Which of these is a valid reason to move the writing time? Are they just excuses? I find that I am inclined to protect my writing time much more fiercely if I'm getting on well, in the middle of a scene or chapter that I am wrapped up in, rather than in a lull where I am a little undecided as to what happens next. Funny, that. One day an earthquake wouldn't shift me from the keyboard, and on others all of the above have occurred, and my little swivelly chair has been left empty. I have even been known to clean the windows rather than get down to it when I am feeling overwhelmed by the whole project. And that's saying something.

I need to work out what kind of priority this project should have, and whether it is realistic and sustainable. I had hoped to get a first draft written before the summer holidays, but that looks increasingly unlikely. First draft before the end of the year? But that autumn term is a busy one that leads into the chaos of Christmas, where I find that peace and quiet gets squeezed out completely for a while. On the other hand, perhaps I should just make time. Be determined to protect my writing days no matter how compelling the alternative. At what expense, this novel? Does it matter if it takes one year, two years to complete? I don't suppose anyone can answer that, really.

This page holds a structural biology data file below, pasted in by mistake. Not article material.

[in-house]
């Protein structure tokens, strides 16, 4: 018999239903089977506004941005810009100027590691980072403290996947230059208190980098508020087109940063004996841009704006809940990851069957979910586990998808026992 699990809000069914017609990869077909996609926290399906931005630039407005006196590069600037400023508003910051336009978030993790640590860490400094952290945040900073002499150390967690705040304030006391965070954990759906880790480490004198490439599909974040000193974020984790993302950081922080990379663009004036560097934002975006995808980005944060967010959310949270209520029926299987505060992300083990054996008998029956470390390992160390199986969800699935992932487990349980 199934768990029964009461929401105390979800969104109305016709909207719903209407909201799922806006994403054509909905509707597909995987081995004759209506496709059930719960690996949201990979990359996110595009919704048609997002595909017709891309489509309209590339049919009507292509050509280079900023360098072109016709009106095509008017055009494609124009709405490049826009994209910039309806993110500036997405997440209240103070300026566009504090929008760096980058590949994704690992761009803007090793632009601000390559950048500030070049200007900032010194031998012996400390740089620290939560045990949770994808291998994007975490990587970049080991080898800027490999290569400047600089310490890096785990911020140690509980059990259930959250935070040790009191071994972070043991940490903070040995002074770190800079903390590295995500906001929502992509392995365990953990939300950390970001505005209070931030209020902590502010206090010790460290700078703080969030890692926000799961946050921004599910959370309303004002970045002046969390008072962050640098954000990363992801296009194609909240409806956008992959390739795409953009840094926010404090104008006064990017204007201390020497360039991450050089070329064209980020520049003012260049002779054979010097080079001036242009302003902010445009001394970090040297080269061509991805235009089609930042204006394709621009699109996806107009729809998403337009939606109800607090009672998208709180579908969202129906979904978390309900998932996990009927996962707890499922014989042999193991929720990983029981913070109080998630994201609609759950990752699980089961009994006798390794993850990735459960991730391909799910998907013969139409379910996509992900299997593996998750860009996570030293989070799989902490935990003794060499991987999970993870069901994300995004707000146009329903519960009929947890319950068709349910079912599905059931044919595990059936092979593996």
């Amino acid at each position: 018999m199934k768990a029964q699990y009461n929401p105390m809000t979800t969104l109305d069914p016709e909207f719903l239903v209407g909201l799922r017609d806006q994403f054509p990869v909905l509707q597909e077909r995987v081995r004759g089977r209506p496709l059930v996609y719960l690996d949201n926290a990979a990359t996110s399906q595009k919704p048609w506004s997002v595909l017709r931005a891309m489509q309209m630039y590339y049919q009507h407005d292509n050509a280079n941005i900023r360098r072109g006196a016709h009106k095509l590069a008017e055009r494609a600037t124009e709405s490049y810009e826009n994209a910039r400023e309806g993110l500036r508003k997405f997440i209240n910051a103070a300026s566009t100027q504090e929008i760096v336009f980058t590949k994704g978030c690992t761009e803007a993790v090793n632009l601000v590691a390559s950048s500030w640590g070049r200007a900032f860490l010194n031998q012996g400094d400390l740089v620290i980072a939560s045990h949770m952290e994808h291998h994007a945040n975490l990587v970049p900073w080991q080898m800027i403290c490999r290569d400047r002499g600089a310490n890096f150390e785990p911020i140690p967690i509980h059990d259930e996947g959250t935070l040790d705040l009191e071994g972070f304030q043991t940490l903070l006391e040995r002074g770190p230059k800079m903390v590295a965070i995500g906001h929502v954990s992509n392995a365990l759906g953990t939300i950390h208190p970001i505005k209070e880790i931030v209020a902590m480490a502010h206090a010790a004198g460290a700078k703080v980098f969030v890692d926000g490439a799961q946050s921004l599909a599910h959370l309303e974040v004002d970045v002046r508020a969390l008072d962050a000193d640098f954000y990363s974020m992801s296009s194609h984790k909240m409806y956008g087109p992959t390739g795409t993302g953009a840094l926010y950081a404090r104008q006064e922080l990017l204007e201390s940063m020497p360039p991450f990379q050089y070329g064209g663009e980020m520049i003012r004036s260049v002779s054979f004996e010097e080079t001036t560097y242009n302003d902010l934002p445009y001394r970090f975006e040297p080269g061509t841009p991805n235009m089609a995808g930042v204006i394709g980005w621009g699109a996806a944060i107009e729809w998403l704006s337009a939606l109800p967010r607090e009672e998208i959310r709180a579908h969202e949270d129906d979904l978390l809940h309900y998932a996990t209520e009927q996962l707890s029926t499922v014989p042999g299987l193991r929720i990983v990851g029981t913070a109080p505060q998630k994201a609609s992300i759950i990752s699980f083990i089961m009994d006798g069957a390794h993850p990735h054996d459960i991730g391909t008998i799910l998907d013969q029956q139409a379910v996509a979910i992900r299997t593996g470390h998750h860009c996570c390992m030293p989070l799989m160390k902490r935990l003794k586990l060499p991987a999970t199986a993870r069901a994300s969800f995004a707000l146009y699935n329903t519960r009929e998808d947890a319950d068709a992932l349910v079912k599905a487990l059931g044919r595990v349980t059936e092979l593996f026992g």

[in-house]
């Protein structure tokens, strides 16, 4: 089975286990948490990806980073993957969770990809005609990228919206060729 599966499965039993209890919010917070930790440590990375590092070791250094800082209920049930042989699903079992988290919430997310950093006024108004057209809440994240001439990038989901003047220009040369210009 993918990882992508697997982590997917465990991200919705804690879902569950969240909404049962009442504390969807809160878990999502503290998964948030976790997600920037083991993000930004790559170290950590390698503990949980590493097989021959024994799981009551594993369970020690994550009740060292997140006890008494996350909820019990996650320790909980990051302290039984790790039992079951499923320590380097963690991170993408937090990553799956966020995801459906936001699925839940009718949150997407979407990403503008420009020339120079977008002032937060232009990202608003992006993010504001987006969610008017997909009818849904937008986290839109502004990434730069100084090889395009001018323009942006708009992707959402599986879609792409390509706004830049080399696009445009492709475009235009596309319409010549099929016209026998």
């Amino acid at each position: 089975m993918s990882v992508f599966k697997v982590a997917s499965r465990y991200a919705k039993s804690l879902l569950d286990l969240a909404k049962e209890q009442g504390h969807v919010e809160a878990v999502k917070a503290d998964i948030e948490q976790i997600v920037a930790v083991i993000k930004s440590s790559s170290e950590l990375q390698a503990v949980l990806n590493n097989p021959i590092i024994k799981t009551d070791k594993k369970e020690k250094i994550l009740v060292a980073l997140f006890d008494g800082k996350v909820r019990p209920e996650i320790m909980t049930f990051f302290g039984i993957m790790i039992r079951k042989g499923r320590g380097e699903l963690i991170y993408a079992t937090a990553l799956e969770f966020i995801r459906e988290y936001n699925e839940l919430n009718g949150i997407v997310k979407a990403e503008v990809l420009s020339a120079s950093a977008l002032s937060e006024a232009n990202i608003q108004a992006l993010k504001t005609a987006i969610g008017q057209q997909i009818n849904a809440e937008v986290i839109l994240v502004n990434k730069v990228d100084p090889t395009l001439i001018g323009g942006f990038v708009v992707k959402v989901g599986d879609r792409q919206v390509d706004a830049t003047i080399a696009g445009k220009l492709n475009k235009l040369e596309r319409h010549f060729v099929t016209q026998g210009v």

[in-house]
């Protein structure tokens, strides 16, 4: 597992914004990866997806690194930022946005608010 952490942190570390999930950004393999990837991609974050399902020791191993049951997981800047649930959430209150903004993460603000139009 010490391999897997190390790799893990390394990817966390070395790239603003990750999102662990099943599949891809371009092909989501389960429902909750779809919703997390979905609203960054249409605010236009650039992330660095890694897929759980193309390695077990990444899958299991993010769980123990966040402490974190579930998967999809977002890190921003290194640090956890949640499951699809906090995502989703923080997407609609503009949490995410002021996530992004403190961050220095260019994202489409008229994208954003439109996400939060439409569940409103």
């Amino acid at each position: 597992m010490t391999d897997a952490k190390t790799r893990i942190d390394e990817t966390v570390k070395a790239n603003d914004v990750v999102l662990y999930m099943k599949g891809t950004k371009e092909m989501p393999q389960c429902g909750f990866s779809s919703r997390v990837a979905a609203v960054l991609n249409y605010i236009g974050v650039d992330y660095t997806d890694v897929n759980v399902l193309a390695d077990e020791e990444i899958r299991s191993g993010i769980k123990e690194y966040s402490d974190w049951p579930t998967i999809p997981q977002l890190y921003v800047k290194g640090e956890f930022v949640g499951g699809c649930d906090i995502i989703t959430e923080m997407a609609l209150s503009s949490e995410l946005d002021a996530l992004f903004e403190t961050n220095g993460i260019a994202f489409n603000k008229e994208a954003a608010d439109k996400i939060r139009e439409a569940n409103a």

Today, the children are at school once more. I packed them off with PE kits, books, drinks, snacks and musical instruments and then settled down at the computer to try and remember where I left off weeks ago. I need to get back into my groove.

Well, onward and upward. I have today, which is all any of us has. Today I choose to get a few words down. Bit by bit. Bird by bird. Every novel is written one page, one paragraph, one sentence at a time.

No distractions. No procrastination. Only moderate amounts of coffee.

Come on. Words, where are you?

The sun is out, but I am going to write.
I have a pile of interesting-looking paperbacks on my bedside table, but I am going to write.

It'll be time to pick up the children, soon.